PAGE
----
How to Clean Blinds and Drapes
Once you learn how to clean blinds and drapes, you'll always look out on the sunny side of things.
Blinds and drapes can do so much for a room. Not only are they practical, letting the light in during the day then cocooning you in for a good night’s sleep, but they also add a decorative touch to your windows. Too often, though, we take them for granted and forget that they need a little care, too. In fact, you may want to consider making a cleaning schedule for items that might be overlooked. For example, you should know how to clean a down comforter and how to wash sheets, in addition to—yes—how to clean your drapes and blinds.
“It’s important to clean blinds and drapes regularly due to the allergens that can accumulate,” says Kimberly Amanda Bryant, former design expert at Blindsgalore. “Of course, dirt and dust will take away from their good looks but they can also cause mold and result in respiratory issues.”
We recommend cleaning blinds once every other week, or even once per week if you’re starting to see dust particles. According to Bryant, the easiest way to clean any kind of blinds is with a Swiffer. “If you do this regularly, you’ll rarely have to do any deeper cleaning,” she says. Whether your blinds are Venetian, wooden, faux wooden, mini, vertical, plastic, vinyl, or cellular/honeycomb, we understand that the idea of a slat by slat cleaning can be overwhelming but, honestly, it’s easier than you think. Here’s how to clean blinds to keep them looking their best.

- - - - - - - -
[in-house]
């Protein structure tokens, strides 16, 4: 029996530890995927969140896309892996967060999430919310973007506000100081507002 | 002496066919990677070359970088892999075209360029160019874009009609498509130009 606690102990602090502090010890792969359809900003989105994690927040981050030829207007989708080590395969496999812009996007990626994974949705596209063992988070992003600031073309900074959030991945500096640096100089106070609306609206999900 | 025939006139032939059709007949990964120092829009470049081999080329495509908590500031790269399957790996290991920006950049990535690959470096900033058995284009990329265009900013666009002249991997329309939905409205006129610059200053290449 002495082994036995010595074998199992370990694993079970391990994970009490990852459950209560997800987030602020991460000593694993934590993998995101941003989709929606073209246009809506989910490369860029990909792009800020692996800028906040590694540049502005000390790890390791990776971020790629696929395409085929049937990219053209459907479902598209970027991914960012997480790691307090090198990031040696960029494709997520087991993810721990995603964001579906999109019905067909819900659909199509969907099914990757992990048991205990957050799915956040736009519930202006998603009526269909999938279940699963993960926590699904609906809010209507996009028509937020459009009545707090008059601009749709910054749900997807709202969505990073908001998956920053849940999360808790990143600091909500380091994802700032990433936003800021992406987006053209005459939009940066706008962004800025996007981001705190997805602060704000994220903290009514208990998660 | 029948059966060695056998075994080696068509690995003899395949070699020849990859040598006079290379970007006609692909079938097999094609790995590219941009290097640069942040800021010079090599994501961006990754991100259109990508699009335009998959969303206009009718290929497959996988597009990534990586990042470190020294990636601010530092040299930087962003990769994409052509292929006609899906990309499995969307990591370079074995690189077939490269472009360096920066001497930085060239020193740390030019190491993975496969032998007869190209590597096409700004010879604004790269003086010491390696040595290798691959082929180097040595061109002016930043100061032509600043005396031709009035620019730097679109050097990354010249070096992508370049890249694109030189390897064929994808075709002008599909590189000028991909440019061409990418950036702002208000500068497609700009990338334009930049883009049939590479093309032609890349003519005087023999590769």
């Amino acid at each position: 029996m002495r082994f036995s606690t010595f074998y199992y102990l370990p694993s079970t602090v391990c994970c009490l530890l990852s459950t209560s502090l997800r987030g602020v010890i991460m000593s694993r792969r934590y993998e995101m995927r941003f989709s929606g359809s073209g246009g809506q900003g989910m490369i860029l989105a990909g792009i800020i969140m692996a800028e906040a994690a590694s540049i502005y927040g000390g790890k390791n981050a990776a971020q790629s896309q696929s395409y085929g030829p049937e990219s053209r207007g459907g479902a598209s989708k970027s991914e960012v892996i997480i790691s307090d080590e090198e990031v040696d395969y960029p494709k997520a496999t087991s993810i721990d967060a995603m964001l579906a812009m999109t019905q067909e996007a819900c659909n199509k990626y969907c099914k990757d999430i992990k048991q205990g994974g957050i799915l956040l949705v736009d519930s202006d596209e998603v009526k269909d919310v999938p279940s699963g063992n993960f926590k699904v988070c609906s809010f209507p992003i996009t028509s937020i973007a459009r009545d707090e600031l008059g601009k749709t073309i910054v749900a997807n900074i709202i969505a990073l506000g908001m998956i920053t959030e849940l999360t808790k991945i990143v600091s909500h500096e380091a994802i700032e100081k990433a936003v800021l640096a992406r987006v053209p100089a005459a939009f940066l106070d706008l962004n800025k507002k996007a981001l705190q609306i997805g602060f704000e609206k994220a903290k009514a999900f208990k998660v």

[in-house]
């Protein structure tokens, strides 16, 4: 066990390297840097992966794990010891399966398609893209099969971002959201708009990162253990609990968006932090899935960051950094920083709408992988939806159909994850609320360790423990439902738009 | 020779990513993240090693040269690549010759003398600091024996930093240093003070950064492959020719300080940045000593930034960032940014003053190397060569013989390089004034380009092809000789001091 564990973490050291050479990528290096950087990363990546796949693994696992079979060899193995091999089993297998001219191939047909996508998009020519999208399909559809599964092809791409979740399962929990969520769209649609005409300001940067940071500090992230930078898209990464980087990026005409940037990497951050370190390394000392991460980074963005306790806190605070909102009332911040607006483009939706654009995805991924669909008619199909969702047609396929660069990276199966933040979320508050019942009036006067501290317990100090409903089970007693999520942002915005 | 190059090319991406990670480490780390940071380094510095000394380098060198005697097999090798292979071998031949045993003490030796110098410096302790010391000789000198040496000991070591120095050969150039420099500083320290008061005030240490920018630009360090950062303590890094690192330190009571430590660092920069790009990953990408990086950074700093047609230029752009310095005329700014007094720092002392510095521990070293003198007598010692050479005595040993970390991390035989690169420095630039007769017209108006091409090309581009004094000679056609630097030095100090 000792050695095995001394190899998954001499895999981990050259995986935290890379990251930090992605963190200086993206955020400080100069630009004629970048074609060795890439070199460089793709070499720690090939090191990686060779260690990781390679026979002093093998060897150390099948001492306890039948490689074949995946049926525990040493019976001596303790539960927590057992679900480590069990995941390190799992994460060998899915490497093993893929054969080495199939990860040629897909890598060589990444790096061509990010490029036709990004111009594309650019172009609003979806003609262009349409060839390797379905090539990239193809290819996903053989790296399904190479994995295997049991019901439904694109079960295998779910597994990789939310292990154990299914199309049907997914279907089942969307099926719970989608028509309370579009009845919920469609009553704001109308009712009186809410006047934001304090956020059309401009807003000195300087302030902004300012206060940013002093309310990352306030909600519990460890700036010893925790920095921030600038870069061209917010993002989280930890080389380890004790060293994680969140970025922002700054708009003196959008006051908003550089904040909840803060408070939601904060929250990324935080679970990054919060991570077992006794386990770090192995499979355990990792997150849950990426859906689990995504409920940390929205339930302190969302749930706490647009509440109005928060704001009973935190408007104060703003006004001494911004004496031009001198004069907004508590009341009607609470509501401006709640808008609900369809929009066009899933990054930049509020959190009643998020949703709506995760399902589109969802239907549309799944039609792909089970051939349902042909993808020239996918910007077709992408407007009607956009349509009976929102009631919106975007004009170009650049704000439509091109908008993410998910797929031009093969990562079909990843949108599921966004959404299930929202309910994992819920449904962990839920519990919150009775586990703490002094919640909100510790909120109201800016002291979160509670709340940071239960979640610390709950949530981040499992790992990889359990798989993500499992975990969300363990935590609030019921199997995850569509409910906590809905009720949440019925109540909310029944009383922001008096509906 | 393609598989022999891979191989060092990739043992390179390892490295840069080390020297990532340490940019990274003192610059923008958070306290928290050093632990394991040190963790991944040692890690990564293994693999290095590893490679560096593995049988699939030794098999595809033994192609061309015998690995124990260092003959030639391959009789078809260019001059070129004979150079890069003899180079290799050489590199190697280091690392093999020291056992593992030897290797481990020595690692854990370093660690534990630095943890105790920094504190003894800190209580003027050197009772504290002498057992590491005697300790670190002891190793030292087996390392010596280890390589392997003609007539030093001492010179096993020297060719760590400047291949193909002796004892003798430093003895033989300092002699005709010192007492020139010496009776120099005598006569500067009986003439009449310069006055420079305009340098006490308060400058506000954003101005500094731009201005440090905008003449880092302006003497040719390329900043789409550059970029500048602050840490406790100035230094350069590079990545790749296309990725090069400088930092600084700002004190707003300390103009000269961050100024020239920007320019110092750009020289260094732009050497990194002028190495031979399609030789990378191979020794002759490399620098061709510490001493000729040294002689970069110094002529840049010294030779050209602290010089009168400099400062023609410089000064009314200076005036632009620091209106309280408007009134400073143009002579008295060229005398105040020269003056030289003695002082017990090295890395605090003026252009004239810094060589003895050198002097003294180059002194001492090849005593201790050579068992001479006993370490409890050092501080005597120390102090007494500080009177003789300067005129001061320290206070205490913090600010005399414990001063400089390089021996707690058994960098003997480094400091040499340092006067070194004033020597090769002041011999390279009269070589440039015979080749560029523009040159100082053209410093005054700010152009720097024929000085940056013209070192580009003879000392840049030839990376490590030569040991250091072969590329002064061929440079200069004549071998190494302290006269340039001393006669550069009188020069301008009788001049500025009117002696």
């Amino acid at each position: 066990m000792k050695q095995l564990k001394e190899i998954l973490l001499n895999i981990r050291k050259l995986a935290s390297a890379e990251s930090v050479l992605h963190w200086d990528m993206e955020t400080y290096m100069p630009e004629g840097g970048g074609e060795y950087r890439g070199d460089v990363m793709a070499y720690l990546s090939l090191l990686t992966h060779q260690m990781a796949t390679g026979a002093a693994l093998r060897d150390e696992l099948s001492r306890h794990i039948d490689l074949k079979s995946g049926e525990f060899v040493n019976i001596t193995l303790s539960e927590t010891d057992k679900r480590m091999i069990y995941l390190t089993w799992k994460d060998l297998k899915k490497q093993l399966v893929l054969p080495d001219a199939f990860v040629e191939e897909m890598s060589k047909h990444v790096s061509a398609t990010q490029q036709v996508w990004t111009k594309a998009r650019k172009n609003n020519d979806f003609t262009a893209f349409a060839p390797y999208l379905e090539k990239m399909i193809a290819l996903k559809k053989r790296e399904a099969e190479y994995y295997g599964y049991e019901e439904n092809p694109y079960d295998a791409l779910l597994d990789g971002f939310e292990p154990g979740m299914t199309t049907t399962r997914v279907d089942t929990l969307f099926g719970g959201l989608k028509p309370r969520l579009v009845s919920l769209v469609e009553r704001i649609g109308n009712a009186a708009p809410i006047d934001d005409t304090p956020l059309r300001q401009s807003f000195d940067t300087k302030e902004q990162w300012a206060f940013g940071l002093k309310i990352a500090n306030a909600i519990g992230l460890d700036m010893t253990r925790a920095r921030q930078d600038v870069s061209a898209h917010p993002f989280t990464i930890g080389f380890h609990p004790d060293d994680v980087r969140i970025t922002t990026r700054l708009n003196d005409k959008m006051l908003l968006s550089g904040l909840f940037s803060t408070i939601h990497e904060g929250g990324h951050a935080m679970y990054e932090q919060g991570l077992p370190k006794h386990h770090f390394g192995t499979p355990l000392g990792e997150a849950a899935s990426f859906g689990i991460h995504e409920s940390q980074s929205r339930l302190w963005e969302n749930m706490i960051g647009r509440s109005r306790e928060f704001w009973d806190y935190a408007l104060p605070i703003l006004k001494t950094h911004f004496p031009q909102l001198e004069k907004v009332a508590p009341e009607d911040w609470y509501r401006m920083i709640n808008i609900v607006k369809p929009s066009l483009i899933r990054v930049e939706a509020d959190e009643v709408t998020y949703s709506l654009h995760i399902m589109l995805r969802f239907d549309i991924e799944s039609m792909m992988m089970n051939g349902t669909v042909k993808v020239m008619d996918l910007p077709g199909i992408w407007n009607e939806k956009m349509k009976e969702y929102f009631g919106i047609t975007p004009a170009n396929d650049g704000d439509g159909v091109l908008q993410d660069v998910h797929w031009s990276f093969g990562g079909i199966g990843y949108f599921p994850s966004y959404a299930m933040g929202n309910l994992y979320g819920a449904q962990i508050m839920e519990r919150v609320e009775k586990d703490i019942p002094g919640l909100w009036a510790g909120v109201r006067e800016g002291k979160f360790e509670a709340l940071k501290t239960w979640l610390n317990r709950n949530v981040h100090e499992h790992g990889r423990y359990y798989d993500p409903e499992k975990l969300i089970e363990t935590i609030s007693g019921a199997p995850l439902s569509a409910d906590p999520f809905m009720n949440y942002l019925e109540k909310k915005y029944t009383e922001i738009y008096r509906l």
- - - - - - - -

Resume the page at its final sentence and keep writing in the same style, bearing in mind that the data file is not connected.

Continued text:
How to clean blinds
The good thing about cleaning your blinds is that there are no complicated or expensive products involved. Unless they’re really filthy, you don’t even need to take them off the window.
What you need:
- Vacuum cleaner with the soft brush attachment
- Warm water
- Dishwashing liquid
- Swiffer duster or microfiber cloths
- Baking soda
- Blowdryer or can of compressed air
- Lower the blinds.
Blinds are much easier to clean when they’re closed so they form almost a solid surface. Blinds that often overlap, like vinyl and aluminum, should be tilted downward rather than completely closed.
- Wipe the blinds with a clean microfiber cloth or old sock.
Wipe horizontal slats from side to side, starting at the top slat and working your way down to avoid dust and dirt falling on areas you’ve already cleaned. If you have vertical blinds, wipe each slat from the top down, holding the bottom of it to keep it from moving around. You want to wipe in a downward motion so they don’t come unhooked. If you prefer, you can use the brush attachment on your vacuum cleaner on a low-suction setting, gently running it along the length of the blinds.
- Turn the blinds over and repeat.
- Use a damp microfiber cloth to wipe off any remaining dirt.
Just don’t do this on wooden blinds because water can warp them.
How to deep clean blinds
If your blinds have grease or stubborn stains on them, it may be time for deep cleaning.